Children's Outdoor Bill of Rights

Every child should have the opportunity to:

  • Discover wilderness – prairies, dunes, forests, savannas, and wetlands
  • Camp under the stars
  • Follow a trail
  • Catch and release fish, frogs, and insects
  • Climb a tree
  • Explore nature in neighborhoods and cities
  • Celebrate their natural heritage
  • Plant a flower
  • Play in the mud or a stream
  • Learn to swim

Research shows that the activities listed in the Children's Outdoor Bill of Rights nourish children's physical, social, and emotional development, while connecting them to the wealth of resources available in their backyards, neighborhoods, cities, and region.

How Can Adults Help?

You don't have to travel far or know everything about plants and animals to help your children enjoy them; half the fun is asking questions and building a sense of curiosity and wonder together. If you are excited about outdoor play and exploration, your children will be, too!

The following family activity suggestions, keyed to the Children's Outdoor Bill of Rights, offer some quick ideas for simple outdoor fun:

Travel somewhere new

Play in parks and prairies, go rowing in a beautiful lake, pick a pumpkin at a local farm, follow tracks in a snow-blanketed forest preserve, or discover a new favorite. Most residents of Illinois, Wisonsin, Indiana and Michigan, including city dwellers, live less than a half hour from a beautiful natural area.

Travel back in time

In the middle of winter, when the thought of being outdoors is too chilling, visit your library, nature center, or natural history museum and investigate what our region looked liked 10,000 years ago. Hint: you would be viewing the Chicagoland area from the top of an ice sheet twice as tall as the John Hancock building!

Camp with fifty friends

In many towns and cities, park districts offer special camping programs. Some may even let you camp in parks where you wouldn't otherwise be allowed to. Very often these busy overnights include fun games and guided encounters with animals like turtles and frogs.

Take a walk

Pick a short amount of time – even 5 or 10 minutes will do – and go for a family walk. You can make observations, think deep thoughts, talk, or just breathe the fresh air. You'll find nature in your own neighborhood, or wherever you go. It’s a simple way to inspire a young naturalist.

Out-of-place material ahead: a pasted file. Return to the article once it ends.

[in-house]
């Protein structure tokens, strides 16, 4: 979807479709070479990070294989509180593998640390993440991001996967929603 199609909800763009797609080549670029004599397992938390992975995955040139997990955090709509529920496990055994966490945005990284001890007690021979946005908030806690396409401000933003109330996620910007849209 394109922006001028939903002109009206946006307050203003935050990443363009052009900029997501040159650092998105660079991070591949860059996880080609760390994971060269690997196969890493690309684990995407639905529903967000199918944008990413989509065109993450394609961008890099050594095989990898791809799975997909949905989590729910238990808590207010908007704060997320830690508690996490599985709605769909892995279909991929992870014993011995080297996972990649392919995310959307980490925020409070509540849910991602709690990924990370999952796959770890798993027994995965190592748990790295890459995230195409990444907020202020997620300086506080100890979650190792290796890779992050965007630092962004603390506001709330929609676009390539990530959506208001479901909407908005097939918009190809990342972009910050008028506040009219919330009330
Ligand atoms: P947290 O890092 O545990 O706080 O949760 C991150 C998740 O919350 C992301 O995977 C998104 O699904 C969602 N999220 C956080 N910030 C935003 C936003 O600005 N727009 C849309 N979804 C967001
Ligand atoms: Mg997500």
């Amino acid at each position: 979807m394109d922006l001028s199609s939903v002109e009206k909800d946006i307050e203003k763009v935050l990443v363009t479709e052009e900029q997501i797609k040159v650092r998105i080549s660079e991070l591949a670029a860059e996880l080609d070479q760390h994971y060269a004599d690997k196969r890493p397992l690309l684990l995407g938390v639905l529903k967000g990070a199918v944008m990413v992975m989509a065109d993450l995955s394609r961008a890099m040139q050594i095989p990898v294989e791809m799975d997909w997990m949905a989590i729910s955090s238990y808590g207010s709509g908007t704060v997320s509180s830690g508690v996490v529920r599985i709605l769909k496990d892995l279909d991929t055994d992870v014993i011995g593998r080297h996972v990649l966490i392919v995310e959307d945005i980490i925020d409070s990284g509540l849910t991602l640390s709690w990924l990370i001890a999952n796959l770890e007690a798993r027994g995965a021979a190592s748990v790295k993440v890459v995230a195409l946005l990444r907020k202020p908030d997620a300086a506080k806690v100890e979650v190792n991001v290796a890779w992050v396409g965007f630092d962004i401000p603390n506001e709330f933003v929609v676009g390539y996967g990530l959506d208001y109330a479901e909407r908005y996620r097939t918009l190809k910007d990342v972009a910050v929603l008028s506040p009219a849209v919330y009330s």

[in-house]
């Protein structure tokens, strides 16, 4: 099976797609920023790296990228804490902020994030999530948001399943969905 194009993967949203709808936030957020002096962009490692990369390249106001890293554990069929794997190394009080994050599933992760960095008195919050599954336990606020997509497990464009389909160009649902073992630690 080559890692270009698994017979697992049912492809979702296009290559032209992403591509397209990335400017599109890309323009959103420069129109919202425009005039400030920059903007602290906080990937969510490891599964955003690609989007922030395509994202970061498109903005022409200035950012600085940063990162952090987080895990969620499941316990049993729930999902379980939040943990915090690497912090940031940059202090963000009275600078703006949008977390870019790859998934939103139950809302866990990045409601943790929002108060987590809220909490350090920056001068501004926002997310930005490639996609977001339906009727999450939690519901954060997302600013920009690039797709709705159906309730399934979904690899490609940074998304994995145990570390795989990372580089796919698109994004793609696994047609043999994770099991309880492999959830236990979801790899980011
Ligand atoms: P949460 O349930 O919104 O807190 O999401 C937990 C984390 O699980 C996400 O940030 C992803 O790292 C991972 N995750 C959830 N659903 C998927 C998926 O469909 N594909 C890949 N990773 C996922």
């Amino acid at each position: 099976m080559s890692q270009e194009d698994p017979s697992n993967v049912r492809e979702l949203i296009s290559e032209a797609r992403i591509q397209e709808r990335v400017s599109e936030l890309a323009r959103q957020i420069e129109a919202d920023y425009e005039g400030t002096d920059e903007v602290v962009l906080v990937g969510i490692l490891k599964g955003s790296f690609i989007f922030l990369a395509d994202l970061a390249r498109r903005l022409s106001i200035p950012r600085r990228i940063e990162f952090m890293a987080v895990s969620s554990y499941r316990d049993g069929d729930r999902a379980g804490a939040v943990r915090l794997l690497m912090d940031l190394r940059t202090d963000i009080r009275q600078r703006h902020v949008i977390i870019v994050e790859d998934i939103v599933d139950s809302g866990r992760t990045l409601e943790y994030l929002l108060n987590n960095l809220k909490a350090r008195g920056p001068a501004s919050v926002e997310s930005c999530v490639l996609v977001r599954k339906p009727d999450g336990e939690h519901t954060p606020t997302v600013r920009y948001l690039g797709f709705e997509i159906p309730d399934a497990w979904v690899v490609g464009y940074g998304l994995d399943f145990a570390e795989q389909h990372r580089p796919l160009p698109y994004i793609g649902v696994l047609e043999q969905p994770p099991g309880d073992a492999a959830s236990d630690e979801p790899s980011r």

Be a leaf master

Try to find as many different leaves as possible in your garden or neighborhood. Together, you can find leaves on flowers, shrubs, vines, and trees. If kids want to venture up a little ways up into a tree, parents should spot them. Afterwards, try to identify the leaves you have collected together. You don't have to know the scientific terms – try grouping them into fun categories like "round," "pointy," and "smooth."

Make a neighborhood map

Draw a map of your block – maybe draw the streets, sidewalks, and alleys first. Then add trees, bushes, interesting weeds, and other natural things. If you're really ambitious, you can draw a trail on your map and try to walk it once a week. Each time you go, write down or draw each bird, squirrel, or colorful bug that you see. Soon, you'll have a record of wildlife on your block in every season.

Go fish

Many parents and grandparents have fond memories of going fishing. Embark on a family fishing expedition: borrow a fishing pole and tackle from friends who love to fish or from your local park or forest preserve district. Soon you'll have your own favorite fishing spot and be able to tell the difference between bluegill, sunfish, and bass. Those who cast a line usually need to buy a permit. Ask your park, forest preserve, or state department of natural resources office about local fishing regulations.

Plant your dinner

All you need to grow food is earth, water, sun, and a plant! At your local garden or hardware store, buy a clay pot, a bag of organic soil , and a starter plant. (You can also start with seeds, but that takes more patience.) You can also garden outdoors, of course, but make sure to have your soil tested first – many city soils can contain harmful pollutants such as lead.

Be a watchful wader

The next time you're near a gentle stream or pond, try taking off your shoes and socks and dipping your foot in. What do you feel? Are there plants? Is the bottom made of gravel, muck, or what? Do frogs go hopping away? A parent should closely supervise, and kids can hold a parent's hand for balance. In some places, it's often advisable to keep your shoes or sandals on, because there can be sharp objects on the bottom.

Take swimming lessons

You can sign up for swimming lessons at your local pool. Once you do, you'll feel a lot more safe and comfortable playing around near ponds, lakes, and streams. Before lessons start, you can become more comfortable in the water by playing together in a shallow wading pool or splashing in the tub.

Download the Children's Outdoor Bill of Rights: 20 Ideas for Fun and Easy Family Activities.